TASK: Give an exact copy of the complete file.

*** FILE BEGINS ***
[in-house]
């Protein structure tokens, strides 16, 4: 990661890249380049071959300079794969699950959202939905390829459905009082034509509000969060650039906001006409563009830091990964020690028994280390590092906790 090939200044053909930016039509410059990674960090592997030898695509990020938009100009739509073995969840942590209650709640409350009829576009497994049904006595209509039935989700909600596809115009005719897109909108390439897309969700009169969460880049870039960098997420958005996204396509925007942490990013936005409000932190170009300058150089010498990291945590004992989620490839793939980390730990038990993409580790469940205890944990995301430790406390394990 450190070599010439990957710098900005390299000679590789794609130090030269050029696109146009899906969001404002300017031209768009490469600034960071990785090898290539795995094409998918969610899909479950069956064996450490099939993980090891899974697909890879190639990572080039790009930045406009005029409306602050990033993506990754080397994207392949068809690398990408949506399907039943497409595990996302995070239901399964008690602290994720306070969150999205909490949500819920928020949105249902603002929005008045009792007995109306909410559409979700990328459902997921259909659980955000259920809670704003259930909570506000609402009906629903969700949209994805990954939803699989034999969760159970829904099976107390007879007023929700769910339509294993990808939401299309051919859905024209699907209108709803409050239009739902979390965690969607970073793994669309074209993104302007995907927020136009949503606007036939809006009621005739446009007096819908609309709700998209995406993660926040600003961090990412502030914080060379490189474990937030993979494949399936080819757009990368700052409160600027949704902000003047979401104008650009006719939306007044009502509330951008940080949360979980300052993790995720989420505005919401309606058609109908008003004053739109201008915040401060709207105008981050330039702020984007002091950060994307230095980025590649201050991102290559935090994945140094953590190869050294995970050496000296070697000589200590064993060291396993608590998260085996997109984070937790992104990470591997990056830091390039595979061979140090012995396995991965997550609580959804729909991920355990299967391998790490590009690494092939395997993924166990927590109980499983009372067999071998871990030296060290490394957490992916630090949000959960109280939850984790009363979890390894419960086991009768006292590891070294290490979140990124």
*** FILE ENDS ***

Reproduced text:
[in-house]
């Protein structure tokens, strides 16, 4: 990661890249380049071959300079794969699950959202939905390829459905009082034509509000969060650039906001006409563009830091990964020690028994280390590092906790 090939200044053909930016039509410059990674960090592997030898695509990020938009100009739509073995969840942590209650709640409350009829576009497994049904006595209509039935989700909600596809115009005719897109909108390439897309969700009169969460880049870039960098997420958005996204396509925007942490990013936005409000932190170009300058150089010498990291945590004992989620490839793939980390730990038990993409580790469940205890944990995301430790406390394990 450190070599010439990957710098900005390299000679590789794609130090030269050029696109146009899906969001404002300017031209768009490469600034960071990785090898290539795995094409998918969610899909479950069956064996450490099939993980090891899974697909890879190639990572080039790009930045406009005029409306602050990033993506990754080397994207392949068809690398990408949506399907039943497409595990996302995070239901399964008690602290994720306070969150999205909490949500819920928020949105249902603002929005008045009792007995109306909410559409979700990328459902997921259909659980955000259920809670704003259930909570506000609402009906629903969700949209994805990954939803699989034999969760159970829904099976107390007879007023929700769910339509294993990808939401299309051919859905024209699907209108709803409050239009739902979390965690969607970073793994669309074209993104302007995907927020136009949503606007036939809006009621005739446009007096819908609309709700998209995406993660926040600003961090990412502030914080060379490189474990937030993979494949399936080819757009990368700052409160600027949704902000003047979401104008650009006719939306007044009502509330951008940080949360979980300052993790995720989420505005919401309606058609109908008003004053739109201008915040401060709207105008981050330039702020984007002091950060994307230095980025590649201050991102290559935090994945140094953590190869050294995970050496000296070697000589200590064993060291396993608590998260085996997109984070937790992104990470591997990056830091390039595979061979140090012995396995991965997550609580959804729909991920355990299967391998790490590009690494092939395997993924166990927590109980499983009372067999071998871990030296060290490394957490992916630090949000959960109280939850984790009363979890390894419960086991009768006292590891070294290490979140990124």